Wal-Mart’s CEO Speaks To Competition

Jan 12, 2004
George Anderson

By George Anderson

Wal-Mart has its share of critics but some of them may be given pause after a speech yesterday by the company’s chief executive officer, Lee Scott, to kickoff the National Retail
Federation’s 93rd Annual Convention & Expo (The Big Show) at Jacob Javits Center in New York.

Mr. Scott’s presentation, which included a liberal helping of self-deprecating humor, focused on what he views as misperceptions about his company; prospects for its future;
and common ground and opportunities shared by all retailers.

As the largest retailer in the world, Wal-Mart is often cast in the role of the dark empire. Mr. Scott says that world domination is not what Wal-Mart is about. “We just want
to keep growing,” he said. “We don’t think we’re going to own the world. If you don’t believe it, just go to a Best Buy store in the United States on the Friday after Thanksgiving.”

Wal-Mart’s chief told the NRF audience that his company is looking for moderate growth this year similar to its performance in 2003.

“The first half of the year should be positive in general,” he said. “The jobs picture is important for the psychology of our customer. The fact that jobs are growing and not
being eliminated is very important to consumers.”

The chain is looking to grow in the United States primarily through expansion of Wal-Mart Supercenters. Mr. Scott said the company is testing a smaller, 99,000 square foot version
of the format for metropolitan markets that may not have the space to accommodate the typical 200,000 square foot unit.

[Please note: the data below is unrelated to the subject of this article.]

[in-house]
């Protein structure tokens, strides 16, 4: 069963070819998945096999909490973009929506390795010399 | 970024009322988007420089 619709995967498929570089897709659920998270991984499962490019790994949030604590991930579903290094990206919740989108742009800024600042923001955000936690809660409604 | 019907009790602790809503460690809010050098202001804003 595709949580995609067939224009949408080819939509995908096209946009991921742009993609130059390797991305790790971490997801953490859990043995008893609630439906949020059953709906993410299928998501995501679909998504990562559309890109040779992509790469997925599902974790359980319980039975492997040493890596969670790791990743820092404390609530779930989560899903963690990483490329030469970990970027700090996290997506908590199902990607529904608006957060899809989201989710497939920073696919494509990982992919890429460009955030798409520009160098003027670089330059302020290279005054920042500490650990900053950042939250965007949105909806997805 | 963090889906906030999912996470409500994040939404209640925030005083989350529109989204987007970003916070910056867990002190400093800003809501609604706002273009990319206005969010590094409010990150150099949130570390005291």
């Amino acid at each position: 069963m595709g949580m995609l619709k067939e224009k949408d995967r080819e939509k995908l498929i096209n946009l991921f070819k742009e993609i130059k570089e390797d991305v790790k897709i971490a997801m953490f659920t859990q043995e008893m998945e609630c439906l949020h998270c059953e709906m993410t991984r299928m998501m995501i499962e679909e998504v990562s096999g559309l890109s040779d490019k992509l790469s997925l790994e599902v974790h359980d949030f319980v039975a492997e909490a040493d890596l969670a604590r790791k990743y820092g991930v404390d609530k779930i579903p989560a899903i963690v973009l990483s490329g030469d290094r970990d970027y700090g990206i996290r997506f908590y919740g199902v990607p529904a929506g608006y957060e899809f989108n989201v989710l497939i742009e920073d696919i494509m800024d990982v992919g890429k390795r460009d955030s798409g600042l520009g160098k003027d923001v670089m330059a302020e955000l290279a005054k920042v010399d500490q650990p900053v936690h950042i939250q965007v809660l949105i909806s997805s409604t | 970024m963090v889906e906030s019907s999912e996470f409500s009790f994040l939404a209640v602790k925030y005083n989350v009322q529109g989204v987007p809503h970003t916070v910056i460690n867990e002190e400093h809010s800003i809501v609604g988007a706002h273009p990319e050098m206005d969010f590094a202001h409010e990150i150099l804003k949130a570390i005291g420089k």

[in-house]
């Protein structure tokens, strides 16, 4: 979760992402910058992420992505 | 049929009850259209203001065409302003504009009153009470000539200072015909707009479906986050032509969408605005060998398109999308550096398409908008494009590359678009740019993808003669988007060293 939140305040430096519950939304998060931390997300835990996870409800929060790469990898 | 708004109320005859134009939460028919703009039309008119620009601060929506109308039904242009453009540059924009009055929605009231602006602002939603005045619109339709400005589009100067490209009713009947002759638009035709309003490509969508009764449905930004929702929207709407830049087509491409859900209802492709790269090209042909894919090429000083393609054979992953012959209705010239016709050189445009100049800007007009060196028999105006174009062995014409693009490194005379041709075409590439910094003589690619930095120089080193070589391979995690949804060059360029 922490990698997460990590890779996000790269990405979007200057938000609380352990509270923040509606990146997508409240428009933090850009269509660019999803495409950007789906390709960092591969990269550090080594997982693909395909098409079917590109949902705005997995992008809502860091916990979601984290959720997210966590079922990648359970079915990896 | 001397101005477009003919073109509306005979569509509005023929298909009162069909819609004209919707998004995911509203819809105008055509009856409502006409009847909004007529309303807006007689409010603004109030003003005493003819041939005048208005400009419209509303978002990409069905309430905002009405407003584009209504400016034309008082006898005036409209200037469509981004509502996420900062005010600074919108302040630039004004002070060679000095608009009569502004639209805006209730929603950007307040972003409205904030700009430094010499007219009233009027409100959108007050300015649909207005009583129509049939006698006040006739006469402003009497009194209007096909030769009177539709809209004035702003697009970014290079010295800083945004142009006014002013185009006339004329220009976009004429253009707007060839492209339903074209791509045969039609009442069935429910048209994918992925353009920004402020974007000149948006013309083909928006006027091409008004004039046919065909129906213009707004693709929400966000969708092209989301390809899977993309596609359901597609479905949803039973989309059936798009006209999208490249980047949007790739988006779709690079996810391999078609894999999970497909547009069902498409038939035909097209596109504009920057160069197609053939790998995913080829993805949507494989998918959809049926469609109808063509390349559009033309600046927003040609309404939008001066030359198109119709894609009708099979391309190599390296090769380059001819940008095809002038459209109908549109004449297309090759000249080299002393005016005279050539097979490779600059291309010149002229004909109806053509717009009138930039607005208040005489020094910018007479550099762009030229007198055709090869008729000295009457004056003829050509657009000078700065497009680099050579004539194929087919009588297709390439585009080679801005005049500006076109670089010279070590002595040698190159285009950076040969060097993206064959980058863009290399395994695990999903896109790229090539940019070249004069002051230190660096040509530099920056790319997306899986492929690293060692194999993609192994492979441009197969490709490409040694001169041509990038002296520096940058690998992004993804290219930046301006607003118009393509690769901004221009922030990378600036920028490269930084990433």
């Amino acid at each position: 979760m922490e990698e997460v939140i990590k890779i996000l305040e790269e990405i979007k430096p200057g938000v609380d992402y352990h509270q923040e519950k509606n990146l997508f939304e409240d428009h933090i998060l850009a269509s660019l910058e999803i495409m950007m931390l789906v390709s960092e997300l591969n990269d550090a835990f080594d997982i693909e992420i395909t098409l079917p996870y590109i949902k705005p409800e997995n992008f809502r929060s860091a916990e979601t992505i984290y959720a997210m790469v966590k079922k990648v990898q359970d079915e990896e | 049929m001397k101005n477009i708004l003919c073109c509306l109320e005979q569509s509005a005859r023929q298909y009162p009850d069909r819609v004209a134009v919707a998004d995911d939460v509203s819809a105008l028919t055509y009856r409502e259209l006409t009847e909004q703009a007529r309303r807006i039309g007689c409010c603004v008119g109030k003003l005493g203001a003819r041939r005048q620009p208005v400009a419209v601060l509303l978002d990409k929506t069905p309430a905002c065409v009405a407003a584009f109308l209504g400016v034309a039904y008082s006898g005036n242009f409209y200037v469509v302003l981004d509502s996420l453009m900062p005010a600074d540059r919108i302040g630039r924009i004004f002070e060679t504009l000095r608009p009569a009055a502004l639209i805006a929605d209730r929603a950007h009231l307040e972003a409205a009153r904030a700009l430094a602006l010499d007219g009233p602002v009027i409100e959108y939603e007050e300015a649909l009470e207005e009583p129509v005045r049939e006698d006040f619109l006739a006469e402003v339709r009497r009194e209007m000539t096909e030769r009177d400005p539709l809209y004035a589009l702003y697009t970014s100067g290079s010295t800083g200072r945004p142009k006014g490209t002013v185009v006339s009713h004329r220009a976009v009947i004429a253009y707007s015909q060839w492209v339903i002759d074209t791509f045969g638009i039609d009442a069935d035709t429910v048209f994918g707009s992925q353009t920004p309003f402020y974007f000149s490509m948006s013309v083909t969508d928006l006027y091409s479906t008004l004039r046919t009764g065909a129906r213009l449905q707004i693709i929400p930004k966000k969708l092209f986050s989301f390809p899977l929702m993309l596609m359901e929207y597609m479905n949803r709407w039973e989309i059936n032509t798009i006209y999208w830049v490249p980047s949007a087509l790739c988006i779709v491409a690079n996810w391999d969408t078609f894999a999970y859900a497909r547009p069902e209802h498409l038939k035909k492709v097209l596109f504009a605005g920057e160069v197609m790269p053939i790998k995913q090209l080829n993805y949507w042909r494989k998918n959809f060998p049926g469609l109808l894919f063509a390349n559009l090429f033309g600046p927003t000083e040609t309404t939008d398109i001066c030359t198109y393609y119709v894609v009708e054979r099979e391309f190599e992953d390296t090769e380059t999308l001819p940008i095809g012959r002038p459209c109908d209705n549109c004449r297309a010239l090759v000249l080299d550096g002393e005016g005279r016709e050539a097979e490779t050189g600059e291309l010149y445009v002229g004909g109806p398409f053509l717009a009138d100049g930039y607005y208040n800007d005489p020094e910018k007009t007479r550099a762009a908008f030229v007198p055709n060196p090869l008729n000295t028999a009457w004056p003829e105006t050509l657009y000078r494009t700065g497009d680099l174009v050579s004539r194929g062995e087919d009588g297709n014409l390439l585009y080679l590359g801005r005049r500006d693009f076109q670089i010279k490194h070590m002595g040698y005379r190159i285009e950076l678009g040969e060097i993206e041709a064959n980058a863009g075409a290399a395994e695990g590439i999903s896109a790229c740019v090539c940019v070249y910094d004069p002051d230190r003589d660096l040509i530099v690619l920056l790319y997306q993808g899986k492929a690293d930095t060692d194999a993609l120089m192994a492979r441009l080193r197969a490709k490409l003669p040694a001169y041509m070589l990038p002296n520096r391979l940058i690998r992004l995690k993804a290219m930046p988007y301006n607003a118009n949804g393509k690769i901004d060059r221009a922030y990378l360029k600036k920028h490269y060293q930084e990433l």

Although Wal-Mart is known for James Bond-like secretiveness in its goal to maintain a competitive advantage, Mr. Scott believes there are areas where his company and others
could work together for mutual benefit.

“One of the problems is that we don’t come together to have a voice on the issues that affect us,” he said. We need to find what are the similarities between Neiman Marcus and
Tractor Supply.”

Another issue that needs addressing is escalating healthcare costs. Contrary to popular opinion, Mr. Scott wanted everyone to know “we do have it (health insurance).”

He called for government action to get a handle on the problems with the current health care system.

Mr. Scott also touched on Wal-Mart’s support of radio frequency identification (RFID) technology saying it would benefit consumers by helping to drive down costs.

Moderator’s Comment: What aspects of Lee Scott’s speech at the NRF Big Show did you believe were particularly noteworthy?

As speculated here and elsewhere, Lee Scott said that after getting an update on store performance, his second meeting of every day was with the company’s
legal counsel. Lawsuits, justified and not, increasingly take up more time of retail executives, whether its one with thousands of stores or only a few.

Mr. Scott’s call for tort reform has merit. Last week we came across a report of a shopper filing a suit against the retailer because a foot injury caused
by cans falling out of a Wal-Mart shopping bag that broke.

He also had some interesting views on Wal-Mart’s un-American activity – buying so much of its goods from China. Mr. Scott pointed out that even when Wal-Mart
supports a domestic business, there is no guarantee it will make it.

Life as we know it is changing, said Mr. Scott, and some of those changes may not be very comfortable. That’s the reality that we all have to deal with,
even Wal-Mart.
Anderson – Moderator

RetailWire’s report included in-person accounts of Lee Scott’s speech as well as reports from the following sources:

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